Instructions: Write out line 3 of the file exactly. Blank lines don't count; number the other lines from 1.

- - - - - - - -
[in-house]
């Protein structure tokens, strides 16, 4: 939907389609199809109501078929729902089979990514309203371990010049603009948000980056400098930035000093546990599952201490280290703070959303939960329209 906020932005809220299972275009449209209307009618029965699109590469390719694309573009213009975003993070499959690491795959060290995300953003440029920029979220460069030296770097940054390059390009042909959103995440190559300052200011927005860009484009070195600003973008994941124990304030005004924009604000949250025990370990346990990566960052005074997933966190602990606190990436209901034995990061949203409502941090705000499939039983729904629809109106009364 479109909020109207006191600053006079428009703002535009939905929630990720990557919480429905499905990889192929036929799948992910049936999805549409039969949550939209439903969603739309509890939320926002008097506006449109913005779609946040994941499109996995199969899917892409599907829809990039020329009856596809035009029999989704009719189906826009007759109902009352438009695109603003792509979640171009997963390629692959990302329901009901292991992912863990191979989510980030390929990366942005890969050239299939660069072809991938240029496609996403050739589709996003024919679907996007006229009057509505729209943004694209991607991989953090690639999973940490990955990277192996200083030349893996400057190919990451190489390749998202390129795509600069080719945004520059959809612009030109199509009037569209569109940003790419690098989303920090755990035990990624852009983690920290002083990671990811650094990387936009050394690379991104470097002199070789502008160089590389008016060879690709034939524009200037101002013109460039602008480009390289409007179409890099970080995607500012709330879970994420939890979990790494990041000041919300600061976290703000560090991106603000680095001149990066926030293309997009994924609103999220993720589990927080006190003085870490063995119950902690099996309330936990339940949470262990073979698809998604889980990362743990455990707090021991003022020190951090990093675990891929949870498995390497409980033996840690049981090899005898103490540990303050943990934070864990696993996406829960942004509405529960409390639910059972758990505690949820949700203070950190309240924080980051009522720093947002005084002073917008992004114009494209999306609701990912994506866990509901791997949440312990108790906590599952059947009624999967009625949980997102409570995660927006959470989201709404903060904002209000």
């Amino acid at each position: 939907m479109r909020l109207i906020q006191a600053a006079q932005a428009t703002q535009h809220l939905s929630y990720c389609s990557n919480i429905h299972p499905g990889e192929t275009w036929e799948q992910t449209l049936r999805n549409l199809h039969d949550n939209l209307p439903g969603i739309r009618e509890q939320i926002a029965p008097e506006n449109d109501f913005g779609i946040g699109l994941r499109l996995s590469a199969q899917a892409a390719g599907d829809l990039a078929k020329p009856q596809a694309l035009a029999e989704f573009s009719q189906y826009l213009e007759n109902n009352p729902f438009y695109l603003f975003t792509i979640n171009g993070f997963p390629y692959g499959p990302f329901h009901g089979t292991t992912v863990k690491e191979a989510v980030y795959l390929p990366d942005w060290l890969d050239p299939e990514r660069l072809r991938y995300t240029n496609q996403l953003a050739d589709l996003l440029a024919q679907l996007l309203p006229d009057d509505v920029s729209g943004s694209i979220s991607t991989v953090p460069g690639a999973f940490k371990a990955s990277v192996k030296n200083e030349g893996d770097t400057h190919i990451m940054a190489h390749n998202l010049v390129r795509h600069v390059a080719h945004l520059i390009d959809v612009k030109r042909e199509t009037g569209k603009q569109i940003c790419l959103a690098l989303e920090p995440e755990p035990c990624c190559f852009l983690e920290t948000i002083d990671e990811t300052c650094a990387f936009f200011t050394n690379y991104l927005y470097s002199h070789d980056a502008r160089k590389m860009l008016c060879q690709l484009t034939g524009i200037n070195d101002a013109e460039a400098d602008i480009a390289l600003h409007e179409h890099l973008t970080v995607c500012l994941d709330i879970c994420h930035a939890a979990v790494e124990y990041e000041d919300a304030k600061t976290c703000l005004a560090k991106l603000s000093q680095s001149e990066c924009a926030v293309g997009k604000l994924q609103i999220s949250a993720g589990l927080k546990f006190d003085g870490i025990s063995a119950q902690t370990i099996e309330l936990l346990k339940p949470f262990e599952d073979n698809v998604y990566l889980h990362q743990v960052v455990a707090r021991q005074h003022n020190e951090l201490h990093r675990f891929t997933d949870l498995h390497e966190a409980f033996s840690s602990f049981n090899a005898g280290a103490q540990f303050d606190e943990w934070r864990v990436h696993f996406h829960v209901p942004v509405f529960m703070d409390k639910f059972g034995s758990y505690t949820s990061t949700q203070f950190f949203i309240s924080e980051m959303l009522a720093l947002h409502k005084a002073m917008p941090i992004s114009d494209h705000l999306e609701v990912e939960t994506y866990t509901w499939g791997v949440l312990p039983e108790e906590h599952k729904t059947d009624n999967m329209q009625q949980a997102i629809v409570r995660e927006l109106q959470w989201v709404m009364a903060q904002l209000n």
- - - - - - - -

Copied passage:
């Amino acid at each position: 939907m479109r909020l109207i906020q006191a600053a006079q932005a428009t703002q535009h809220l939905s929630y990720c389609s990557n919480i429905h299972p499905g990889e192929t275009w036929e799948q992910t449209l049936r999805n549409l199809h039969d949550n939209l209307p439903g969603i739309r009618e509890q939320i926002a029965p008097e506006n449109d109501f913005g779609i946040g699109l994941r499109l996995s590469a199969q899917a892409a390719g599907d829809l990039a078929k020329p009856q596809a694309l035009a029999e989704f573009s009719q189906y826009l213009e007759n109902n009352p729902f438009y695109l603003f975003t792509i979640n171009g993070f997963p390629y692959g499959p990302f329901h009901g089979t292991t992912v863990k690491e191979a989510v980030y795959l390929p990366d942005w060290l890969d050239p299939e990514r660069l072809r991938y995300t240029n496609q996403l953003a050739d589709l996003l440029a024919q679907l996007l309203p006229d009057d509505v920029s729209g943004s694209i979220s991607t991989v953090p460069g690639a999973f940490k371990a990955s990277v192996k030296n200083e030349g893996d770097t400057h190919i990451m940054a190489h390749n998202l010049v390129r795509h600069v390059a080719h945004l520059i390009d959809v612009k030109r042909e199509t009037g569209k603009q569109i940003c790419l959103a690098l989303e920090p995440e755990p035990c990624c190559f852009l983690e920290t948000i002083d990671e990811t300052c650094a990387f936009f200011t050394n690379y991104l927005y470097s002199h070789d980056a502008r160089k590389m860009l008016c060879q690709l484009t034939g524009i200037n070195d101002a013109e460039a400098d602008i480009a390289l600003h409007e179409h890099l973008t970080v995607c500012l994941d709330i879970c994420h930035a939890a979990v790494e124990y990041e000041d919300a304030k600061t976290c703000l005004a560090k991106l603000s000093q680095s001149e990066c924009a926030v293309g997009k604000l994924q609103i999220s949250a993720g589990l927080k546990f006190d003085g870490i025990s063995a119950q902690t370990i099996e309330l936990l346990k339940p949470f262990e599952d073979n698809v998604y990566l889980h990362q743990v960052v455990a707090r021991q005074h003022n020190e951090l201490h990093r675990f891929t997933d949870l498995h390497e966190a409980f033996s840690s602990f049981n090899a005898g280290a103490q540990f303050d606190e943990w934070r864990v990436h696993f996406h829960v209901p942004v509405f529960m703070d409390k639910f059972g034995s758990y505690t949820s990061t949700q203070f950190f949203i309240s924080e980051m959303l009522a720093l947002h409502k005084a002073m917008p941090i992004s114009d494209h705000l999306e609701v990912e939960t994506y866990t509901w499939g791997v949440l312990p039983e108790e906590h599952k729904t059947d009624n999967m329209q009625q949980a997102i629809v409570r995660e927006l109106q959470w989201v709404m009364a903060q904002l209000n």